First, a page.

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Respecting Relational Autonomy
AuthorMcAllister, Brittany Paige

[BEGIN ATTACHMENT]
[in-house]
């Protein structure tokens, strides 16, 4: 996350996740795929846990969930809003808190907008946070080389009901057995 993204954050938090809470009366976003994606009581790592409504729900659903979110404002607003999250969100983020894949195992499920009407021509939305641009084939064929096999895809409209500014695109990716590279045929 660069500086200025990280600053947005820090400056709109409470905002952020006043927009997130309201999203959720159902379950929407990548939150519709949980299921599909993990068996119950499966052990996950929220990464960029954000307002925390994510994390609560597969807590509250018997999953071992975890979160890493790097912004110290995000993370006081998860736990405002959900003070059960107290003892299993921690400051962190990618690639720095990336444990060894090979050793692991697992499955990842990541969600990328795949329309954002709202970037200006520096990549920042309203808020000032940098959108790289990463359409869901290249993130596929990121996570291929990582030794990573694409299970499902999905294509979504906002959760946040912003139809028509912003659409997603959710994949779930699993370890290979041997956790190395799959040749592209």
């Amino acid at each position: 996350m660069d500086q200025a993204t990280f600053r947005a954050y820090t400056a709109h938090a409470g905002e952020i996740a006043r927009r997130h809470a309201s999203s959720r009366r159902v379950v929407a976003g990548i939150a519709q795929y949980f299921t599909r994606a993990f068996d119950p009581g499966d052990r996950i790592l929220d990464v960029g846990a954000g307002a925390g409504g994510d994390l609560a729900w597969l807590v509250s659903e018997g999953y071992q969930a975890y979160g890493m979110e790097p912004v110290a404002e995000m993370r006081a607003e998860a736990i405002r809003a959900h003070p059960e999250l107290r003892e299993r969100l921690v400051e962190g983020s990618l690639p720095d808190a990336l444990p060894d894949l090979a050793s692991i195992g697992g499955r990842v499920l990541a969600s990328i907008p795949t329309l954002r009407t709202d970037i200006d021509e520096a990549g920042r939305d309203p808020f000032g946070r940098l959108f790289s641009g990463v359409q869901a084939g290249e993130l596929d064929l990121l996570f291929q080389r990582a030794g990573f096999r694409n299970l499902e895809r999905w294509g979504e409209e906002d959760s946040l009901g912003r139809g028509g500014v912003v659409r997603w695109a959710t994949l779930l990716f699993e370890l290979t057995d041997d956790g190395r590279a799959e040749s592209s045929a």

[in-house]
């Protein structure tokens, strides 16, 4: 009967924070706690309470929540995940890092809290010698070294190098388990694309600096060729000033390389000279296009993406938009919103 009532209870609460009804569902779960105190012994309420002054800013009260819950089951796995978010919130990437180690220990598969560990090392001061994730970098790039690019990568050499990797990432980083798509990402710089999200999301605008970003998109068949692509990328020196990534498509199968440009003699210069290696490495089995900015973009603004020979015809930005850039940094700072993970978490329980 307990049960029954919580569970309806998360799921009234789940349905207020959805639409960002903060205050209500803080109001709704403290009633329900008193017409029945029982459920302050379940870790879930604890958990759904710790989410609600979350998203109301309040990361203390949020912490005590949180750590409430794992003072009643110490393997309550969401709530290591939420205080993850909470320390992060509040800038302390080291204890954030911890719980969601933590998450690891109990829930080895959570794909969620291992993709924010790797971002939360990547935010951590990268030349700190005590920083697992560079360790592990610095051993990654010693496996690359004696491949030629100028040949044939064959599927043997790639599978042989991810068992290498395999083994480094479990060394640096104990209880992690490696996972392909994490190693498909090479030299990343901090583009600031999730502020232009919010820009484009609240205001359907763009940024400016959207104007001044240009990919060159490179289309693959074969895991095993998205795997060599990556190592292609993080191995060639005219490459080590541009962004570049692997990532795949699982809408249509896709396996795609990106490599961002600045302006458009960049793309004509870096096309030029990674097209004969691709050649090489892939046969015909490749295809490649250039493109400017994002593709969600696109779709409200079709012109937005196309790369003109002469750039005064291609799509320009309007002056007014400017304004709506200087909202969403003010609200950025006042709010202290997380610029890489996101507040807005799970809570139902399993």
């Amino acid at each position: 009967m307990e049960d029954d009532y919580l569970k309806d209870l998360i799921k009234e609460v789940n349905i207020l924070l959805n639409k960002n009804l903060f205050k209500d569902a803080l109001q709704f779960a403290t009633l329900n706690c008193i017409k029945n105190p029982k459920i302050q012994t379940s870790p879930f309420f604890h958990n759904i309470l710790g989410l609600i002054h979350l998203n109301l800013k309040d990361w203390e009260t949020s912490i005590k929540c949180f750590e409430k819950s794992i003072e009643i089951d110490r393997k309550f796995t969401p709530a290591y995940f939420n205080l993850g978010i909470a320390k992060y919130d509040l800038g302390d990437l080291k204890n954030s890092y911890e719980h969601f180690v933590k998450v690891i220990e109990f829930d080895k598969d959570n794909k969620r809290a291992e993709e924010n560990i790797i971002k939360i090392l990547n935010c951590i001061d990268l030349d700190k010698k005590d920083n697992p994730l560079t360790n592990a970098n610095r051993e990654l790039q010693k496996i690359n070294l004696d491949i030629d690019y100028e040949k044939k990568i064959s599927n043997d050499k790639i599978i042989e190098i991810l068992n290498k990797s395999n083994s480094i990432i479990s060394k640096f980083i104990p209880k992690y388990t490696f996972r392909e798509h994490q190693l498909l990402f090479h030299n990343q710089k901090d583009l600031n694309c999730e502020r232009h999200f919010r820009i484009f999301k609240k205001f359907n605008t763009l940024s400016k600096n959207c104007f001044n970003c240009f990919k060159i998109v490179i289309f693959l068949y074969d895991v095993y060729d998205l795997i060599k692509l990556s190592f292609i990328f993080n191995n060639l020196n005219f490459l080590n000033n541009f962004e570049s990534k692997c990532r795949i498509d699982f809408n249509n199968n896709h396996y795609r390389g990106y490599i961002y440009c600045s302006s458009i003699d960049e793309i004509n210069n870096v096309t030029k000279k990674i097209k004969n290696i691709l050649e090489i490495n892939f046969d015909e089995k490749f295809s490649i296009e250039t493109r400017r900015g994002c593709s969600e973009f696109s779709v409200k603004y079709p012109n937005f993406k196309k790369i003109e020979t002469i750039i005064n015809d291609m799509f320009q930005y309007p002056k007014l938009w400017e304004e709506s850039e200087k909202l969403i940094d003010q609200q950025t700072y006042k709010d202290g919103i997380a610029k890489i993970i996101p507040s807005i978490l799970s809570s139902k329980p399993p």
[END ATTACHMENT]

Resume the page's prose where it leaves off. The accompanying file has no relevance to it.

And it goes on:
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Patient autonomy is one of the central moral principles practicing health professionals have been prompted to respect, owing to the development of technology and widespread critical examination of previous paternalistic conduct. Respecting patient autonomy was meant to affirm the individual’s right to decide about their health care. The present work rejects the claim that autonomy—as it is understood individualistically—is an adequate concept for judging what is important about patient decision-making. Respecting patient autonomy in a relational manner will better deal with the individualist's own conditions for decisional capacity since the expectation of self-governance actually undermines the benefits of mutual dependency. Because people are socially embedded and interdependent to a degree which affects their cognitive abilities, respecting relational autonomy is an approach which acknowledges the individual’s inseparability from personal relations. For these reasons, the family unit is a salient site for considering how patient’s decision-making is developed and fostered; thus families will prove to be more important for theorizing about autonomy than previously accepted.